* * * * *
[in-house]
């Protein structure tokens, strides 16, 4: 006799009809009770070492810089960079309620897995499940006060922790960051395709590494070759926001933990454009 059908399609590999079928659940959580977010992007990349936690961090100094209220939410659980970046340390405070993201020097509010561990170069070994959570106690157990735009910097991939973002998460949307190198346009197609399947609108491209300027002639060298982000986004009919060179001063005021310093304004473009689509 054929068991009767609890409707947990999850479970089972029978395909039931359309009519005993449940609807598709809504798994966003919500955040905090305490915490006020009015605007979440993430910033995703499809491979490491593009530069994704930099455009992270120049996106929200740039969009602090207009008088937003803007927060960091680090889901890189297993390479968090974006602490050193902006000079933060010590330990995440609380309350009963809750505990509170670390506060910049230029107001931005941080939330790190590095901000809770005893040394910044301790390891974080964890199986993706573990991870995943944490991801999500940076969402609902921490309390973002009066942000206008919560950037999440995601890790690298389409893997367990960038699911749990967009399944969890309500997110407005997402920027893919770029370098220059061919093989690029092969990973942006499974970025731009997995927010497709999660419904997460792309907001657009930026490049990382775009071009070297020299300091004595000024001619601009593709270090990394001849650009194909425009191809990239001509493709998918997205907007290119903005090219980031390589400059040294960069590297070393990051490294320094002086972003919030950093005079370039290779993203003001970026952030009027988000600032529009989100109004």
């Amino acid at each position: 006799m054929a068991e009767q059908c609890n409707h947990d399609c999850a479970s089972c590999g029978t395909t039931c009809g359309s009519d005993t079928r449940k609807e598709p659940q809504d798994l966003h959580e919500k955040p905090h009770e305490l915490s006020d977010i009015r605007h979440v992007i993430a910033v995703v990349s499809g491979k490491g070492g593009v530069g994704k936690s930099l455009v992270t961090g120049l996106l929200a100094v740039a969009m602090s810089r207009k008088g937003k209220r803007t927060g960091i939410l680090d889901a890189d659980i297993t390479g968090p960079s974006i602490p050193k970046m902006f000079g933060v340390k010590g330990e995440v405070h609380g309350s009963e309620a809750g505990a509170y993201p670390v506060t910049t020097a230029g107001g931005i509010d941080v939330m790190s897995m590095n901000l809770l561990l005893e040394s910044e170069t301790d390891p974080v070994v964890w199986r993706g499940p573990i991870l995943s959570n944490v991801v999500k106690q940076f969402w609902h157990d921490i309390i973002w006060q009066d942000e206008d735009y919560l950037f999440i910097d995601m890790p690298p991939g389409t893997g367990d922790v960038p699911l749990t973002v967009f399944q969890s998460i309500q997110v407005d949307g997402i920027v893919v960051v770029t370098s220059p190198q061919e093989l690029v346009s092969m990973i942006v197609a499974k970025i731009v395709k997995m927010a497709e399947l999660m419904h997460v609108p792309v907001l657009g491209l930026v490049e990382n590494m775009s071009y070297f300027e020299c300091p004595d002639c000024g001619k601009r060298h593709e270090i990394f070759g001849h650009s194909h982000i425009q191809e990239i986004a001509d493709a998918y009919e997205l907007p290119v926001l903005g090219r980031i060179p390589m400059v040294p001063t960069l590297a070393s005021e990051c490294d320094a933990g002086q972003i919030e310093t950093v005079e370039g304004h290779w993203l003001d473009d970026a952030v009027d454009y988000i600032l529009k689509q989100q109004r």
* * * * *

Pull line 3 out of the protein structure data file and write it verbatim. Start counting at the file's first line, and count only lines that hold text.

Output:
């Amino acid at each position: 006799m054929a068991e009767q059908c609890n409707h947990d399609c999850a479970s089972c590999g029978t395909t039931c009809g359309s009519d005993t079928r449940k609807e598709p659940q809504d798994l966003h959580e919500k955040p905090h009770e305490l915490s006020d977010i009015r605007h979440v992007i993430a910033v995703v990349s499809g491979k490491g070492g593009v530069g994704k936690s930099l455009v992270t961090g120049l996106l929200a100094v740039a969009m602090s810089r207009k008088g937003k209220r803007t927060g960091i939410l680090d889901a890189d659980i297993t390479g968090p960079s974006i602490p050193k970046m902006f000079g933060v340390k010590g330990e995440v405070h609380g309350s009963e309620a809750g505990a509170y993201p670390v506060t910049t020097a230029g107001g931005i509010d941080v939330m790190s897995m590095n901000l809770l561990l005893e040394s910044e170069t301790d390891p974080v070994v964890w199986r993706g499940p573990i991870l995943s959570n944490v991801v999500k106690q940076f969402w609902h157990d921490i309390i973002w006060q009066d942000e206008d735009y919560l950037f999440i910097d995601m890790p690298p991939g389409t893997g367990d922790v960038p699911l749990t973002v967009f399944q969890s998460i309500q997110v407005d949307g997402i920027v893919v960051v770029t370098s220059p190198q061919e093989l690029v346009s092969m990973i942006v197609a499974k970025i731009v395709k997995m927010a497709e399947l999660m419904h997460v609108p792309v907001l657009g491209l930026v490049e990382n590494m775009s071009y070297f300027e020299c300091p004595d002639c000024g001619k601009r060298h593709e270090i990394f070759g001849h650009s194909h982000i425009q191809e990239i986004a001509d493709a998918y009919e997205l907007p290119v926001l903005g090219r980031i060179p390589m400059v040294p001063t960069l590297a070393s005021e990051c490294d320094a933990g002086q972003i919030e310093t950093v005079e370039g304004h290779w993203l003001d473009d970026a952030v009027d454009y988000i600032l529009k689509q989100q109004r």